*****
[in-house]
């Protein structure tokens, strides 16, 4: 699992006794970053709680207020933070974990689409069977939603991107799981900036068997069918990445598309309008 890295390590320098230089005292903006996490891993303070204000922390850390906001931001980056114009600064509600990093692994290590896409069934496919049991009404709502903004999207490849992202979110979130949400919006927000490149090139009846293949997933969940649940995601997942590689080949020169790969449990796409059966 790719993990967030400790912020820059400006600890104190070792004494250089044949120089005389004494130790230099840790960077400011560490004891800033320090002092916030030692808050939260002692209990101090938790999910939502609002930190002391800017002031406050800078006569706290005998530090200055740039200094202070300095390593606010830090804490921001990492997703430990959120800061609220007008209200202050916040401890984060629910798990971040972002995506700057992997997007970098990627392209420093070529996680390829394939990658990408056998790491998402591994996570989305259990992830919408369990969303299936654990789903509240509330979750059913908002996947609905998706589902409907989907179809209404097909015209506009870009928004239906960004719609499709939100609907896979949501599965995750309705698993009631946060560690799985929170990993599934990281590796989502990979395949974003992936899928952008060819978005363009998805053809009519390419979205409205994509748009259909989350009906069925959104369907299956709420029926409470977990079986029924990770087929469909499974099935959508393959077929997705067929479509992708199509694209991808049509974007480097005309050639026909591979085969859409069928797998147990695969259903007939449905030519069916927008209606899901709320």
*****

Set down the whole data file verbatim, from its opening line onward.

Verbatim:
[in-house]
């Protein structure tokens, strides 16, 4: 699992006794970053709680207020933070974990689409069977939603991107799981900036068997069918990445598309309008 890295390590320098230089005292903006996490891993303070204000922390850390906001931001980056114009600064509600990093692994290590896409069934496919049991009404709502903004999207490849992202979110979130949400919006927000490149090139009846293949997933969940649940995601997942590689080949020169790969449990796409059966 790719993990967030400790912020820059400006600890104190070792004494250089044949120089005389004494130790230099840790960077400011560490004891800033320090002092916030030692808050939260002692209990101090938790999910939502609002930190002391800017002031406050800078006569706290005998530090200055740039200094202070300095390593606010830090804490921001990492997703430990959120800061609220007008209200202050916040401890984060629910798990971040972002995506700057992997997007970098990627392209420093070529996680390829394939990658990408056998790491998402591994996570989305259990992830919408369990969303299936654990789903509240509330979750059913908002996947609905998706589902409907989907179809209404097909015209506009870009928004239906960004719609499709939100609907896979949501599965995750309705698993009631946060560690799985929170990993599934990281590796989502990979395949974003992936899928952008060819978005363009998805053809009519390419979205409205994509748009259909989350009906069925959104369907299956709420029926409470977990079986029924990770087929469909499974099935959508393959077929997705067929479509992708199509694209991808049509974007480097005309050639026909591979085969859409069928797998147990695969259903007939449905030519069916927008209606899901709320």